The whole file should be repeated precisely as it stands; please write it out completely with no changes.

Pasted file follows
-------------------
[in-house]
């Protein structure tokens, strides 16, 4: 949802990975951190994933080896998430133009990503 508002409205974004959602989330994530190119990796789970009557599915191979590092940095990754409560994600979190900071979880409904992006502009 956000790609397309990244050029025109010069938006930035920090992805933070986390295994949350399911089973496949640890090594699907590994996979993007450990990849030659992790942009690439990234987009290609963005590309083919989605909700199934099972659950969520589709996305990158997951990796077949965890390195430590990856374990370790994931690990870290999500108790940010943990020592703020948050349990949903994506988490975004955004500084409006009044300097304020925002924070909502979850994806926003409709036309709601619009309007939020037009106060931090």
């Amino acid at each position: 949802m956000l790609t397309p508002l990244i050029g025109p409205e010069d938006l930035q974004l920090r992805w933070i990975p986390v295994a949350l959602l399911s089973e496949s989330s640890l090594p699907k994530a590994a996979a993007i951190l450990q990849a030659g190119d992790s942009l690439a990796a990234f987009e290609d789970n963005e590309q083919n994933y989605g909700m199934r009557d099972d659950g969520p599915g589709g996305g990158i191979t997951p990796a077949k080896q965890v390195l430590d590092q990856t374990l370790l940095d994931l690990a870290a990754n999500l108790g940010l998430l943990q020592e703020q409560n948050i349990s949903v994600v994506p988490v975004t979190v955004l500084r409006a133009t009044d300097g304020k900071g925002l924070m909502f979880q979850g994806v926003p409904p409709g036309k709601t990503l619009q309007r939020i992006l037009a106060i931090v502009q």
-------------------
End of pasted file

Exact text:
[in-house]
């Protein structure tokens, strides 16, 4: 949802990975951190994933080896998430133009990503 508002409205974004959602989330994530190119990796789970009557599915191979590092940095990754409560994600979190900071979880409904992006502009 956000790609397309990244050029025109010069938006930035920090992805933070986390295994949350399911089973496949640890090594699907590994996979993007450990990849030659992790942009690439990234987009290609963005590309083919989605909700199934099972659950969520589709996305990158997951990796077949965890390195430590990856374990370790994931690990870290999500108790940010943990020592703020948050349990949903994506988490975004955004500084409006009044300097304020925002924070909502979850994806926003409709036309709601619009309007939020037009106060931090």
């Amino acid at each position: 949802m956000l790609t397309p508002l990244i050029g025109p409205e010069d938006l930035q974004l920090r992805w933070i990975p986390v295994a949350l959602l399911s089973e496949s989330s640890l090594p699907k994530a590994a996979a993007i951190l450990q990849a030659g190119d992790s942009l690439a990796a990234f987009e290609d789970n963005e590309q083919n994933y989605g909700m199934r009557d099972d659950g969520p599915g589709g996305g990158i191979t997951p990796a077949k080896q965890v390195l430590d590092q990856t374990l370790l940095d994931l690990a870290a990754n999500l108790g940010l998430l943990q020592e703020q409560n948050i349990s949903v994600v994506p988490v975004t979190v955004l500084r409006a133009t009044d300097g304020k900071g925002l924070m909502f979880q979850g994806v926003p409904p409709g036309k709601t990503l619009q309007r939020i992006l037009a106060i931090v502009q």